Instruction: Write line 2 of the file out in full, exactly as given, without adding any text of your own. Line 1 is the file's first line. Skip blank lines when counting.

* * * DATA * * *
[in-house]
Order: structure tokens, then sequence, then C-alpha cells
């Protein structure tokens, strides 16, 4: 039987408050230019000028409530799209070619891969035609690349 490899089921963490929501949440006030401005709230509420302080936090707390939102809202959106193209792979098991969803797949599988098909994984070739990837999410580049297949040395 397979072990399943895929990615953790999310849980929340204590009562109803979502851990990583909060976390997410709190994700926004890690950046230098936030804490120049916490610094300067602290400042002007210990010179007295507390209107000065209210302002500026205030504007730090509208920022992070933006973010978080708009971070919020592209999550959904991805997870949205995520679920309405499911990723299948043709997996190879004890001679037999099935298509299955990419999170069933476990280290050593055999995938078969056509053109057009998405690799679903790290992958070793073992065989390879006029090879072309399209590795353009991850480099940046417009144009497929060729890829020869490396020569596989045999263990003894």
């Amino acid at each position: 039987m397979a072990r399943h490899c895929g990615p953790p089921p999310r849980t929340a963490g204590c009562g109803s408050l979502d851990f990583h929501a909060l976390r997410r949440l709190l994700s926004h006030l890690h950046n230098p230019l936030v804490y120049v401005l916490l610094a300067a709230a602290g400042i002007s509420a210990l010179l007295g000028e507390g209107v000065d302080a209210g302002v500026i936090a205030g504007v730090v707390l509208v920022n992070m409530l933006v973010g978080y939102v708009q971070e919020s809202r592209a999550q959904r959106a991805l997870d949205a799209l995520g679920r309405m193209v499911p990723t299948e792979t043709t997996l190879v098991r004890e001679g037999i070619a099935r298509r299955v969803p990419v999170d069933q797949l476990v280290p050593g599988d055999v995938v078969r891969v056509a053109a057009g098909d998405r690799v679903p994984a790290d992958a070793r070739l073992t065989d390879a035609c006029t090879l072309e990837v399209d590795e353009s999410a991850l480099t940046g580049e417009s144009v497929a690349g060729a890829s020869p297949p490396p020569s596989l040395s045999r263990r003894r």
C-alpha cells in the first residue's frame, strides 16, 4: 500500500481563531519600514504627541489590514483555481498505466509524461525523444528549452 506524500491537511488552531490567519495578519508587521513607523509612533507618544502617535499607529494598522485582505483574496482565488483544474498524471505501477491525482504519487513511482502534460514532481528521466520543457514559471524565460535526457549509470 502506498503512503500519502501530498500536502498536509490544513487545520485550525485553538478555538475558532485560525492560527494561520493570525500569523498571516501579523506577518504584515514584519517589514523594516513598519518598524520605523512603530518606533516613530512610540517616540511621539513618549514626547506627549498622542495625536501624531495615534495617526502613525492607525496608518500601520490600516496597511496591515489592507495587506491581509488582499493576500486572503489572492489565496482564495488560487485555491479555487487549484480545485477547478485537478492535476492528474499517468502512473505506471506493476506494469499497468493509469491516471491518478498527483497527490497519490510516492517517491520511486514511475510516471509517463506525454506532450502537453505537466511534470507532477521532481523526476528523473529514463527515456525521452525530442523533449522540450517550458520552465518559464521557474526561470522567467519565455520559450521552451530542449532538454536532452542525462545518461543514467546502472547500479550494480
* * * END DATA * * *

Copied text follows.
Order: structure tokens, then sequence, then C-alpha cells